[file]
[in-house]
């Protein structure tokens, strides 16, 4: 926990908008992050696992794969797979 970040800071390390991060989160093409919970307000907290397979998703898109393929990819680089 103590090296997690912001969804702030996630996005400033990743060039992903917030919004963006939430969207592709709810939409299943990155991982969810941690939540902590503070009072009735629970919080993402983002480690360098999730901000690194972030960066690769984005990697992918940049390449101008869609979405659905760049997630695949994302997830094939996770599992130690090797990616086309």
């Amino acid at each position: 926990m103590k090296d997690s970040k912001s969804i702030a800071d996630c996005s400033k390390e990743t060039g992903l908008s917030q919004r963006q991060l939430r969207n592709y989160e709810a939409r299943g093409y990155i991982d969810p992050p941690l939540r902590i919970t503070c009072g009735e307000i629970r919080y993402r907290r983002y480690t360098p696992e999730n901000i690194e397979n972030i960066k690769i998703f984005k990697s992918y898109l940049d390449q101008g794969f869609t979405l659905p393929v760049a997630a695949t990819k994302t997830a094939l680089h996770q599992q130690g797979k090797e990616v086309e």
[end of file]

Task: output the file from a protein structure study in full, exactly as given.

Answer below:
[in-house]
């Protein structure tokens, strides 16, 4: 926990908008992050696992794969797979 970040800071390390991060989160093409919970307000907290397979998703898109393929990819680089 103590090296997690912001969804702030996630996005400033990743060039992903917030919004963006939430969207592709709810939409299943990155991982969810941690939540902590503070009072009735629970919080993402983002480690360098999730901000690194972030960066690769984005990697992918940049390449101008869609979405659905760049997630695949994302997830094939996770599992130690090797990616086309």
């Amino acid at each position: 926990m103590k090296d997690s970040k912001s969804i702030a800071d996630c996005s400033k390390e990743t060039g992903l908008s917030q919004r963006q991060l939430r969207n592709y989160e709810a939409r299943g093409y990155i991982d969810p992050p941690l939540r902590i919970t503070c009072g009735e307000i629970r919080y993402r907290r983002y480690t360098p696992e999730n901000i690194e397979n972030i960066k690769i998703f984005k990697s992918y898109l940049d390449q101008g794969f869609t979405l659905p393929v760049a997630a695949t990819k994302t997830a094939l680089h996770q599992q130690g797979k090797e990616v086309e």